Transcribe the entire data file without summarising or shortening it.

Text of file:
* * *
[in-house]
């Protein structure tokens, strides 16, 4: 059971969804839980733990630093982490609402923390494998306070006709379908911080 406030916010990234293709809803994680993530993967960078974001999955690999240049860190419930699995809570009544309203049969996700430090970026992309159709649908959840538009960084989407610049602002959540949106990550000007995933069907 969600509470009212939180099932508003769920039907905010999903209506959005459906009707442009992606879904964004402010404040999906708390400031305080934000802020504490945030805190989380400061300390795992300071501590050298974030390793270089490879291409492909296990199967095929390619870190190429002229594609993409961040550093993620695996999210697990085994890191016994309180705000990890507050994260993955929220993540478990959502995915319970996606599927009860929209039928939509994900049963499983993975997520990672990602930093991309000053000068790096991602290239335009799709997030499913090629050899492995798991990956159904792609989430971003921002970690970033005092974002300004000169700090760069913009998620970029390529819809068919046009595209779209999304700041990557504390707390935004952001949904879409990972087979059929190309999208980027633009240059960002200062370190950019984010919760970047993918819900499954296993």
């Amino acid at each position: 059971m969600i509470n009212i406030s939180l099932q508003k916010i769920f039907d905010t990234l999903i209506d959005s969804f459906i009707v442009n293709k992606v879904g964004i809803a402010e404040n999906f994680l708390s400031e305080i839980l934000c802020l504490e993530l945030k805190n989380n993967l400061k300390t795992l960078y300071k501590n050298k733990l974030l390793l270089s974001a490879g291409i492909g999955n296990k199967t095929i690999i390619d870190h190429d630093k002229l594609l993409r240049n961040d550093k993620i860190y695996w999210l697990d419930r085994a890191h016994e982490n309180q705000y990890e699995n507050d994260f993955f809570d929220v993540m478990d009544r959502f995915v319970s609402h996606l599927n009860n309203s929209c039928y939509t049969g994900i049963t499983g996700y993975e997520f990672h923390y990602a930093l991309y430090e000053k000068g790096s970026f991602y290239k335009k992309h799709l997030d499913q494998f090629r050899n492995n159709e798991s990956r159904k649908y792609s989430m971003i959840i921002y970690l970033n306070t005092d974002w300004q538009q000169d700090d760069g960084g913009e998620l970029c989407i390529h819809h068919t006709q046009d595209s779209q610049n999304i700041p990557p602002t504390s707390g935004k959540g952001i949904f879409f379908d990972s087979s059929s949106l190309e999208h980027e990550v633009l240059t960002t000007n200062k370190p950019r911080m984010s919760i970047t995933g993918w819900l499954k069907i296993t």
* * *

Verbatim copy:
[in-house]
């Protein structure tokens, strides 16, 4: 059971969804839980733990630093982490609402923390494998306070006709379908911080 406030916010990234293709809803994680993530993967960078974001999955690999240049860190419930699995809570009544309203049969996700430090970026992309159709649908959840538009960084989407610049602002959540949106990550000007995933069907 969600509470009212939180099932508003769920039907905010999903209506959005459906009707442009992606879904964004402010404040999906708390400031305080934000802020504490945030805190989380400061300390795992300071501590050298974030390793270089490879291409492909296990199967095929390619870190190429002229594609993409961040550093993620695996999210697990085994890191016994309180705000990890507050994260993955929220993540478990959502995915319970996606599927009860929209039928939509994900049963499983993975997520990672990602930093991309000053000068790096991602290239335009799709997030499913090629050899492995798991990956159904792609989430971003921002970690970033005092974002300004000169700090760069913009998620970029390529819809068919046009595209779209999304700041990557504390707390935004952001949904879409990972087979059929190309999208980027633009240059960002200062370190950019984010919760970047993918819900499954296993």
């Amino acid at each position: 059971m969600i509470n009212i406030s939180l099932q508003k916010i769920f039907d905010t990234l999903i209506d959005s969804f459906i009707v442009n293709k992606v879904g964004i809803a402010e404040n999906f994680l708390s400031e305080i839980l934000c802020l504490e993530l945030k805190n989380n993967l400061k300390t795992l960078y300071k501590n050298k733990l974030l390793l270089s974001a490879g291409i492909g999955n296990k199967t095929i690999i390619d870190h190429d630093k002229l594609l993409r240049n961040d550093k993620i860190y695996w999210l697990d419930r085994a890191h016994e982490n309180q705000y990890e699995n507050d994260f993955f809570d929220v993540m478990d009544r959502f995915v319970s609402h996606l599927n009860n309203s929209c039928y939509t049969g994900i049963t499983g996700y993975e997520f990672h923390y990602a930093l991309y430090e000053k000068g790096s970026f991602y290239k335009k992309h799709l997030d499913q494998f090629r050899n492995n159709e798991s990956r159904k649908y792609s989430m971003i959840i921002y970690l970033n306070t005092d974002w300004q538009q000169d700090d760069g960084g913009e998620l970029c989407i390529h819809h068919t006709q046009d595209s779209q610049n999304i700041p990557p602002t504390s707390g935004k959540g952001i949904f879409f379908d990972s087979s059929s949106l190309e999208h980027e990550v633009l240059t960002t000007n200062k370190p950019r911080m984010s919760i970047t995933g993918w819900l499954k069907i296993t």